The Invention of Greek Ethnography: From Homer to Herodotus

By Joseph E. Skinner | Go to book overview
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CHAPTER 3
Mapping Ethnography

HAVING DEMONSTRATED THE RELATIVELY high levels of interest in and engagement with a wide variety of foreign or mythical peoples in the years prior to the Persian Wars, we shall now examine the interlocking systems of knowledge and understanding through which they found order and expression. Mapping out this “ethnography before ethnography” will entail consideration of individual categories such as epic poetry and list songs, epithets and stereotyping.1 However, it will also stress their essential connectivity within an overarching imaginaire, unhampered by epistemic distinctions that privilege rational and objective prose—“fact” over fiction.


3.1 Naming and Describing

The history of humanity’s engagement with questions of social and cultural difference is as old as society itself. There is neither time nor space here to explore the nature or origins of cognitive skills intrinsically bound up in evolutionary processes that accompanied the emergence of early human societies— what evolutionary anthropologists refer to as the “social brain.” 2 It should also be emphasized that knowledge of foreign peoples—or, indeed, anything or anyone considered strange or different—does not have to be particularly detailed or even accurate for it to be important. Knowledge of foreign people can ultimately be pared down to two inherently basic and interrelated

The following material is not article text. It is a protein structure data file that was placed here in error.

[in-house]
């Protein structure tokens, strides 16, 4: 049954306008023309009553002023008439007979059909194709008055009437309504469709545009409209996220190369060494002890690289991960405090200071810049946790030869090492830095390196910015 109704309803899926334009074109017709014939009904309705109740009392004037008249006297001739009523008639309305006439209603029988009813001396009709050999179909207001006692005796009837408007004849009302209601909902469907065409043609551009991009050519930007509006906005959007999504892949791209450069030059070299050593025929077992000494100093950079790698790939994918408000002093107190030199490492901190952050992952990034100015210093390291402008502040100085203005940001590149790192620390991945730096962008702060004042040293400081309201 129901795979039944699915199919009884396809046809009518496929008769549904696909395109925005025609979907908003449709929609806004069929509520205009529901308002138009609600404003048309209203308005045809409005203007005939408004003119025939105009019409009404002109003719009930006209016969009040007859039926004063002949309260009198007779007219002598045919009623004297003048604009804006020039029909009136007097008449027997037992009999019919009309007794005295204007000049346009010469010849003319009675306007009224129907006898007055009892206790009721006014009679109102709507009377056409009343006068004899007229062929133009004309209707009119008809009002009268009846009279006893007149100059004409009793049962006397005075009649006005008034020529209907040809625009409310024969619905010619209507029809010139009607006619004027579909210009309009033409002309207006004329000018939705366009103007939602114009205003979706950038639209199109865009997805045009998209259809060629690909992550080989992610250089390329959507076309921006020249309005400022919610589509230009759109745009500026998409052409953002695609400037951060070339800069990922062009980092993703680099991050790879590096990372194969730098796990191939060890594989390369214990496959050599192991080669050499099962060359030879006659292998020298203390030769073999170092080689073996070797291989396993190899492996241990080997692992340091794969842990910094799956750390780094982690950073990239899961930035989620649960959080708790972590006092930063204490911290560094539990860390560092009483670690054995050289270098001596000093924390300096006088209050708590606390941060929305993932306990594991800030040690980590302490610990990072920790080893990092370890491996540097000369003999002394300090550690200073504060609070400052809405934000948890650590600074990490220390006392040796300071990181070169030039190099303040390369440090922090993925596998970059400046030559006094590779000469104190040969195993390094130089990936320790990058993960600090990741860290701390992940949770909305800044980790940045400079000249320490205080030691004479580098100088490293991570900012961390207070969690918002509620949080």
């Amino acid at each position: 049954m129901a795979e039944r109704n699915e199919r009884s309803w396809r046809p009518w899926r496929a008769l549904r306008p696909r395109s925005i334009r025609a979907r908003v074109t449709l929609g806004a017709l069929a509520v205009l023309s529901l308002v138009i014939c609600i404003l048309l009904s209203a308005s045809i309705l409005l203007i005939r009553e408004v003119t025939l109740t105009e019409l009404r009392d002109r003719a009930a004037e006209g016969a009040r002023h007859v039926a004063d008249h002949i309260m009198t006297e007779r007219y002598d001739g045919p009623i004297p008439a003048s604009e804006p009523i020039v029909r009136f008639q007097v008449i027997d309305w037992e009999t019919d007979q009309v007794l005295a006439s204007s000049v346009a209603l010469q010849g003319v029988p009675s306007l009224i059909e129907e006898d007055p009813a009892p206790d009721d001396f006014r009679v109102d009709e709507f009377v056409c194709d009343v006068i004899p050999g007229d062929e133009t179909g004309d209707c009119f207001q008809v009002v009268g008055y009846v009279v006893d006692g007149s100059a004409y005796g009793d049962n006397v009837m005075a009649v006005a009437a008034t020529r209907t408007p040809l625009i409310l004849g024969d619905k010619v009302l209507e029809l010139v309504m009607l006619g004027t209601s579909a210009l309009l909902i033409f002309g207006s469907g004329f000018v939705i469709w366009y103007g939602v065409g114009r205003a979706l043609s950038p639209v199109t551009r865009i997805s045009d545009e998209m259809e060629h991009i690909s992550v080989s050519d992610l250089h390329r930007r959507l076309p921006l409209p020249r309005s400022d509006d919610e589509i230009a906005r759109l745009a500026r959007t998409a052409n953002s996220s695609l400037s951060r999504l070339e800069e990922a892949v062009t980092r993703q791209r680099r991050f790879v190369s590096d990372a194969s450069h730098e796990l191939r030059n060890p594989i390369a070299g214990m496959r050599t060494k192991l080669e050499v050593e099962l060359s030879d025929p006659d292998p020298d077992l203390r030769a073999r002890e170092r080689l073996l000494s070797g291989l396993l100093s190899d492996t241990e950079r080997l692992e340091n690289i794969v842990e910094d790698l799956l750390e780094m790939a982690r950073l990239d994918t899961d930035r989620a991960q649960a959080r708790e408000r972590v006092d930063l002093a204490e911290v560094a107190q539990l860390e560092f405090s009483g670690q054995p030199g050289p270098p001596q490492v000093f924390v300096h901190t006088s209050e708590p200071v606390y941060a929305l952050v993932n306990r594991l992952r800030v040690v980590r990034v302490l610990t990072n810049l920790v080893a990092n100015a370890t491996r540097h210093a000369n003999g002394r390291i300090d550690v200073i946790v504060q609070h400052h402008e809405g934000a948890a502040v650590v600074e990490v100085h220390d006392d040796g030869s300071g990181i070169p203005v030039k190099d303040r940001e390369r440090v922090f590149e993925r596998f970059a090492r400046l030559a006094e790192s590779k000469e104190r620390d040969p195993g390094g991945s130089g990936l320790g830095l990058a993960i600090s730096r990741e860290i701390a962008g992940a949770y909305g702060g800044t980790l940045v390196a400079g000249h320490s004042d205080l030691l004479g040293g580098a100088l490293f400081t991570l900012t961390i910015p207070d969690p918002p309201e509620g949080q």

1 Cf. Robert 1980.

2 The starting point for this study is contingent upon the survival of sources and materials relating to ancient Greece. Such myopic Hellenocentricity can perhaps be off set by recent/ ongoing research into the perception of foreigners in ancient Egypt, China, and the Ancient Near East; see chapter 1, fn. 48 for references. For classificatory schemas in general, see Lloyd 1966, 2002; Goody 1977.

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